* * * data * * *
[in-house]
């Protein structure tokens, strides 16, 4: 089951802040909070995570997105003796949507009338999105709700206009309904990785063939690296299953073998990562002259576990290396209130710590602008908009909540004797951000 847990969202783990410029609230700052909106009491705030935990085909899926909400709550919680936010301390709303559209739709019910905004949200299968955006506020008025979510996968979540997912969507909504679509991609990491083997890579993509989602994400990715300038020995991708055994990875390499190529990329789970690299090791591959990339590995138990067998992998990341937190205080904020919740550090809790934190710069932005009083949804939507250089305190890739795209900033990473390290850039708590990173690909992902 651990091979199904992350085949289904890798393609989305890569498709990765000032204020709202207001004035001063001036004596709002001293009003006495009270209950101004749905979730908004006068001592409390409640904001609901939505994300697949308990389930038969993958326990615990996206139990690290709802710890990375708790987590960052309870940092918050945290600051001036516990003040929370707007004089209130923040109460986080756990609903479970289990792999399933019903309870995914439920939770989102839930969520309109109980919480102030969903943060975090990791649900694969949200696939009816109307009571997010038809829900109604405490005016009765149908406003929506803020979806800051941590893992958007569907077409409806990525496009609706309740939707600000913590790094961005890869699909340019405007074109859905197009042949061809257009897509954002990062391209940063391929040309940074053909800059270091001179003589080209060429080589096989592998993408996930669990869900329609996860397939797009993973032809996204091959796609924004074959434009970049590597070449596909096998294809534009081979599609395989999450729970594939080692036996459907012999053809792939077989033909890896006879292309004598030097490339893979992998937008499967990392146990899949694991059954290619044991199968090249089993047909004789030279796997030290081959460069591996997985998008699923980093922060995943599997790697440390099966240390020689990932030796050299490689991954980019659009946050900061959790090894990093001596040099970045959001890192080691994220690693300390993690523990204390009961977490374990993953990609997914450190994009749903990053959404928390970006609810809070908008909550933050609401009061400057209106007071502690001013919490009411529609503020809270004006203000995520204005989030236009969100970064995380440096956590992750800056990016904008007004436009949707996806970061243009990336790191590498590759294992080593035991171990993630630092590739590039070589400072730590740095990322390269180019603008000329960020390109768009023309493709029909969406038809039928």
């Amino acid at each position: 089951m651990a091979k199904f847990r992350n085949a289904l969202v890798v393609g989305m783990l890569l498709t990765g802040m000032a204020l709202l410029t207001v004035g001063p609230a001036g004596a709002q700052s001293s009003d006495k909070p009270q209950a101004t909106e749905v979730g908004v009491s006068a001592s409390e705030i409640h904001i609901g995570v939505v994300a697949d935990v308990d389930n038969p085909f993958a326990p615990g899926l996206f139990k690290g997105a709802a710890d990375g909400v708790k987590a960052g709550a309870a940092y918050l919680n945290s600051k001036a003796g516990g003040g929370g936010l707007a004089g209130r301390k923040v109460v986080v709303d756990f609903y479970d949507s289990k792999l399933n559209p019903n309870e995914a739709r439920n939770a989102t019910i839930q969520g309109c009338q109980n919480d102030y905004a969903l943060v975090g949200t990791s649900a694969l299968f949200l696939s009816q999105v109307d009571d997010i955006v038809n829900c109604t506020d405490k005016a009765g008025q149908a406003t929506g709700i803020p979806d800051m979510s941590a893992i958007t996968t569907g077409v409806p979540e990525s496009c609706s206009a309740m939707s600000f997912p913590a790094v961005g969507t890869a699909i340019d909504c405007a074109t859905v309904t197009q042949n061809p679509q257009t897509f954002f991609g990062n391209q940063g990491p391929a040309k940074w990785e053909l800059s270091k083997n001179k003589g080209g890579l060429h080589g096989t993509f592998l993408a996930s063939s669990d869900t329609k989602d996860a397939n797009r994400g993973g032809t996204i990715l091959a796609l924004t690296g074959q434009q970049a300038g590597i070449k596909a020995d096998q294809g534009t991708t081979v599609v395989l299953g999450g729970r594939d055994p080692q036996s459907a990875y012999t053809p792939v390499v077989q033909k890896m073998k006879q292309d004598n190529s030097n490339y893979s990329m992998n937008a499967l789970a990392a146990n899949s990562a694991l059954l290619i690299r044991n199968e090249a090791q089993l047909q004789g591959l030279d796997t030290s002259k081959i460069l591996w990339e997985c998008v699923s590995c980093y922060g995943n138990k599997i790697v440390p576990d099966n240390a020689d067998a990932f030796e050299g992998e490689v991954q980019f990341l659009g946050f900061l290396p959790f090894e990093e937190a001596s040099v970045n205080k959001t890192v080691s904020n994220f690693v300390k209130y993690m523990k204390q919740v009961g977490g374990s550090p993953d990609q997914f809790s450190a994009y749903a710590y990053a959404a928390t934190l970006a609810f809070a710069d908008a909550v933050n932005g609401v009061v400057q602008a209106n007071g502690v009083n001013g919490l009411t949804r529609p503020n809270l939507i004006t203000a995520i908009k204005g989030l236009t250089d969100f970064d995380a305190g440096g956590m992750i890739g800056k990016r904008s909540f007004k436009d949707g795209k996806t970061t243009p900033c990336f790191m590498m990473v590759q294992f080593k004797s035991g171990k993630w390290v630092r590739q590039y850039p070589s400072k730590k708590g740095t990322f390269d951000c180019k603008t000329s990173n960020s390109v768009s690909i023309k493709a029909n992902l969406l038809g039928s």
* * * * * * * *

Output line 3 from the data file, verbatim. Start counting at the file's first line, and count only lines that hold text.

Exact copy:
């Amino acid at each position: 089951m651990a091979k199904f847990r992350n085949a289904l969202v890798v393609g989305m783990l890569l498709t990765g802040m000032a204020l709202l410029t207001v004035g001063p609230a001036g004596a709002q700052s001293s009003d006495k909070p009270q209950a101004t909106e749905v979730g908004v009491s006068a001592s409390e705030i409640h904001i609901g995570v939505v994300a697949d935990v308990d389930n038969p085909f993958a326990p615990g899926l996206f139990k690290g997105a709802a710890d990375g909400v708790k987590a960052g709550a309870a940092y918050l919680n945290s600051k001036a003796g516990g003040g929370g936010l707007a004089g209130r301390k923040v109460v986080v709303d756990f609903y479970d949507s289990k792999l399933n559209p019903n309870e995914a739709r439920n939770a989102t019910i839930q969520g309109c009338q109980n919480d102030y905004a969903l943060v975090g949200t990791s649900a694969l299968f949200l696939s009816q999105v109307d009571d997010i955006v038809n829900c109604t506020d405490k005016a009765g008025q149908a406003t929506g709700i803020p979806d800051m979510s941590a893992i958007t996968t569907g077409v409806p979540e990525s496009c609706s206009a309740m939707s600000f997912p913590a790094v961005g969507t890869a699909i340019d909504c405007a074109t859905v309904t197009q042949n061809p679509q257009t897509f954002f991609g990062n391209q940063g990491p391929a040309k940074w990785e053909l800059s270091k083997n001179k003589g080209g890579l060429h080589g096989t993509f592998l993408a996930s063939s669990d869900t329609k989602d996860a397939n797009r994400g993973g032809t996204i990715l091959a796609l924004t690296g074959q434009q970049a300038g590597i070449k596909a020995d096998q294809g534009t991708t081979v599609v395989l299953g999450g729970r594939d055994p080692q036996s459907a990875y012999t053809p792939v390499v077989q033909k890896m073998k006879q292309d004598n190529s030097n490339y893979s990329m992998n937008a499967l789970a990392a146990n899949s990562a694991l059954l290619i690299r044991n199968e090249a090791q089993l047909q004789g591959l030279d796997t030290s002259k081959i460069l591996w990339e997985c998008v699923s590995c980093y922060g995943n138990k599997i790697v440390p576990d099966n240390a020689d067998a990932f030796e050299g992998e490689v991954q980019f990341l659009g946050f900061l290396p959790f090894e990093e937190a001596s040099v970045n205080k959001t890192v080691s904020n994220f690693v300390k209130y993690m523990k204390q919740v009961g977490g374990s550090p993953d990609q997914f809790s450190a994009y749903a710590y990053a959404a928390t934190l970006a609810f809070a710069d908008a909550v933050n932005g609401v009061v400057q602008a209106n007071g502690v009083n001013g919490l009411t949804r529609p503020n809270l939507i004006t203000a995520i908009k204005g989030l236009t250089d969100f970064d995380a305190g440096g956590m992750i890739g800056k990016r904008s909540f007004k436009d949707g795209k996806t970061t243009p900033c990336f790191m590498m990473v590759q294992f080593k004797s035991g171990k993630w390290v630092r590739q590039y850039p070589s400072k730590k708590g740095t990322f390269d951000c180019k603008t000329s990173n960020s390109v768009s690909i023309k493709a029909n992902l969406l038809g039928s």